Poetry Explorer- Classic Contemporary Poetry, THE SISTERS, by MARY REYNOLDS ALDIS



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THE SISTERS, by            
First Line: We four / live here together
Last Line: And gave me their secrets.
Subject(s): Life; Love; Sisters


We four
Live here together
My three old sisters and I
In a white little cottage
With flowers on each side of the path up to the door.
It is here we eat together
At eight, one and seven
All the year round,
It is here we sew together
On garments for the Church sewing society
Here, -- behind our fresh white dimity curtains
That I'll soon have to do up and darn again.
It is this cottage we mean
When we use the word Home
Is it not here we lie down and sleep
Each night all near together?

We never meet
My three old sisters and I.
We never look into each others' eyes
We never look into each others' souls
Or if we do for a moment
We quickly begin to talk about the jam
How much sugar to put in and when.
We run away and hide like mice before the light
We are afraid to look into each others' souls
So we keep on sewing, sewing.

My three old sisters are old
Very old.
It is not such a great while since they were born
Yet they are old.
I think it is because they will not look and see.
I am not old
But pretty soon I will be.
I was thinking of that when I went to him
Where he was waiting.

My sisters had been talking together all the long afternoon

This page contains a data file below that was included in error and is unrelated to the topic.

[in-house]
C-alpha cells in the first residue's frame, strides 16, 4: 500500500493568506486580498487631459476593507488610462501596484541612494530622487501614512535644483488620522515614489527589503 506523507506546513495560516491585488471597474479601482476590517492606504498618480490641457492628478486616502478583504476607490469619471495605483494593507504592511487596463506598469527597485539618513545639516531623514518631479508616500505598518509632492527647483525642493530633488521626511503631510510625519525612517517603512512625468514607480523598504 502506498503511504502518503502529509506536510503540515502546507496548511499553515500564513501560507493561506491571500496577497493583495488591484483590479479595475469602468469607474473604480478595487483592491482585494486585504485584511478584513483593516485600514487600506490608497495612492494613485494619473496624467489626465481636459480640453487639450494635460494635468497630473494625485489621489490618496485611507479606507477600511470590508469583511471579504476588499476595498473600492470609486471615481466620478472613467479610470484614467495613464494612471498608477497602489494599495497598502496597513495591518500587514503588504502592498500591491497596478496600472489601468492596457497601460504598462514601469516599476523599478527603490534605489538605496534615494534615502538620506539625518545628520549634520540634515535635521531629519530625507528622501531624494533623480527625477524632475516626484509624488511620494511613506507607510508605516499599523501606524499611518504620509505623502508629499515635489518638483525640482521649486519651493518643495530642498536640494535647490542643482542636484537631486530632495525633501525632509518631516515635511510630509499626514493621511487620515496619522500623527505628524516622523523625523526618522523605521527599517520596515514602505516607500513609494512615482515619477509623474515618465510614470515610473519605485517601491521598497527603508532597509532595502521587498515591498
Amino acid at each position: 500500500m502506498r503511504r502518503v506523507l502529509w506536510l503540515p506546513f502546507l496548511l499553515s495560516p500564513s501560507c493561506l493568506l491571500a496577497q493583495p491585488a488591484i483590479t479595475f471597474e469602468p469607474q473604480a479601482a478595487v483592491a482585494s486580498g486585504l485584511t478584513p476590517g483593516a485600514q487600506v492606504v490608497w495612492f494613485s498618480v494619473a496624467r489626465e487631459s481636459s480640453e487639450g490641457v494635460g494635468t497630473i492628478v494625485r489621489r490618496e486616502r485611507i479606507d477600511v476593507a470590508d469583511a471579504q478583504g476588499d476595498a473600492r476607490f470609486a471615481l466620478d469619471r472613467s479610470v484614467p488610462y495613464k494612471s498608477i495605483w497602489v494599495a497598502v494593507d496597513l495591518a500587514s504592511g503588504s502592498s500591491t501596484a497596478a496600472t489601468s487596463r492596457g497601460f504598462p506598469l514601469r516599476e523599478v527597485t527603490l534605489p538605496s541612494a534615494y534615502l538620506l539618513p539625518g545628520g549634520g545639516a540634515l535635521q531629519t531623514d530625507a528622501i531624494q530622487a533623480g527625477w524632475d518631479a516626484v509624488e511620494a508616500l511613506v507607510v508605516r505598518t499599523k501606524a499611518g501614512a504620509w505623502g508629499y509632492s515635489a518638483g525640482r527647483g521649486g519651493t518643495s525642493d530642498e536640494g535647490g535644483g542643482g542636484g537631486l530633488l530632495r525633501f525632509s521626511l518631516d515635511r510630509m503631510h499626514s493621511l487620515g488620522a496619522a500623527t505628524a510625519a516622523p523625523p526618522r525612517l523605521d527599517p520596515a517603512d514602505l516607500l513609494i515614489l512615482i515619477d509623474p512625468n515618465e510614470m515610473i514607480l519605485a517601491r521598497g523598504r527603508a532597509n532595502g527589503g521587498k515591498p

While I sat sewing and silent,
Clacking, clacking away while the lilac scent came in at the window
And the branches beckoned and sighed.
This is what they said --
"How did that paper come into our house?"
"Fit to be burnt, don't you think?"
Then the third, "It's a shameless sheet
To print such a sensual thing."
The paper lay on the table there, between my three sisters
With my poem in it, --
My small happy poem without any name.
I had been with him when I wrote it and I wanted him again
The words arose in my heart clamouring for birth --
And there they were, between my three sisters.
Each read it in turn
Holding the paper far off with the tips of her fingers.
Then they hustled it into the fire
Giving it an extra poke with the tongs, a vicious poke.
Then each sister settled back to her sewing
With a satisfied air.
I looked at them and I wondered.
I looked at each one,
And I went to him that night --
Where he was waiting.

My three old sisters are dying
Though they do not know it.
They are not dying serenely
After life is over
They are just getting dryer and dryer
And sharper and sharper
Soon there will not be any more of them at all.

I am not like them
I cannot be
For I have a reason for living.
While they were picking their little pale odourless blossoms
I gathered my great red flower
And oh I am glad glad,
For now when the time comes I can die serenely,
I can die after living.

But first what is to come?
I am going to give my three old sisters a shock
Then what a rumpus there will be!
They will upbraid and reproach
And then they will whisper to each other, nodding slowly and sadly
Telling each other it is not theirs to judge.
So they will become kind and pitiful
Affirming that I am their sister
And that they will stick by and see me through.
But underneath they will be touching me with the lifted tips of their fingers.
They would like to hustle me into the fire
With an extra poke of the tongs.

Perhaps I will pretend to hang my head,
Perhaps I will to please them,
I am very obliging --
But in my heart I shall be laughing with a great laughter
A great exaltation.
Yes they will upbraid and reproach
In grave and sisterly accents
And mourn over me,
One who has fallen,
Yet I suspect
As each one goes to her cold little room,
Deep in her breast she will envy
With a terrible envy
The child that is mine
And the night
The curious night
When the sun and the moon and the stars
Bent down
And gave me their secrets.





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